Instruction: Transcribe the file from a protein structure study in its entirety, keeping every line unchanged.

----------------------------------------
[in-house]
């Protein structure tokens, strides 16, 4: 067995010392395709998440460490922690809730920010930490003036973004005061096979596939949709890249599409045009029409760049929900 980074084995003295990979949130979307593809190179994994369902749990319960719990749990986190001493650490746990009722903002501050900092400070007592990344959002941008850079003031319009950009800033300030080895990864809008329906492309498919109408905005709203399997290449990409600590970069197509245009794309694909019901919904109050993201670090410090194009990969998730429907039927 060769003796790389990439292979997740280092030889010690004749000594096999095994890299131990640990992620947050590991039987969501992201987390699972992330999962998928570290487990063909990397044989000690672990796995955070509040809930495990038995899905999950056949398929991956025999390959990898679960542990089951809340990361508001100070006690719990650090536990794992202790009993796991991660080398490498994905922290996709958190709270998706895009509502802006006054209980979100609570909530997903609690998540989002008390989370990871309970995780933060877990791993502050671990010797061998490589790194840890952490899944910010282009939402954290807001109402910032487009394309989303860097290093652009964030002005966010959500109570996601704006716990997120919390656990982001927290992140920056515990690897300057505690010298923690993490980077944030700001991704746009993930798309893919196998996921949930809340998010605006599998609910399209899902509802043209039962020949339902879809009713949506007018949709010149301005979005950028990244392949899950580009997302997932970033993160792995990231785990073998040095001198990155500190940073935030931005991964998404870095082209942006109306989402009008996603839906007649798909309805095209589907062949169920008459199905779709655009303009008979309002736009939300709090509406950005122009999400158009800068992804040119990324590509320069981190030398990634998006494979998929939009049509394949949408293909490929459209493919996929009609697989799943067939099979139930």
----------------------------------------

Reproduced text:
[in-house]
């Protein structure tokens, strides 16, 4: 067995010392395709998440460490922690809730920010930490003036973004005061096979596939949709890249599409045009029409760049929900 980074084995003295990979949130979307593809190179994994369902749990319960719990749990986190001493650490746990009722903002501050900092400070007592990344959002941008850079003031319009950009800033300030080895990864809008329906492309498919109408905005709203399997290449990409600590970069197509245009794309694909019901919904109050993201670090410090194009990969998730429907039927 060769003796790389990439292979997740280092030889010690004749000594096999095994890299131990640990992620947050590991039987969501992201987390699972992330999962998928570290487990063909990397044989000690672990796995955070509040809930495990038995899905999950056949398929991956025999390959990898679960542990089951809340990361508001100070006690719990650090536990794992202790009993796991991660080398490498994905922290996709958190709270998706895009509502802006006054209980979100609570909530997903609690998540989002008390989370990871309970995780933060877990791993502050671990010797061998490589790194840890952490899944910010282009939402954290807001109402910032487009394309989303860097290093652009964030002005966010959500109570996601704006716990997120919390656990982001927290992140920056515990690897300057505690010298923690993490980077944030700001991704746009993930798309893919196998996921949930809340998010605006599998609910399209899902509802043209039962020949339902879809009713949506007018949709010149301005979005950028990244392949899950580009997302997932970033993160792995990231785990073998040095001198990155500190940073935030931005991964998404870095082209942006109306989402009008996603839906007649798909309805095209589907062949169920008459199905779709655009303009008979309002736009939300709090509406950005122009999400158009800068992804040119990324590509320069981190030398990634998006494979998929939009049509394949949408293909490929459209493919996929009609697989799943067939099979139930």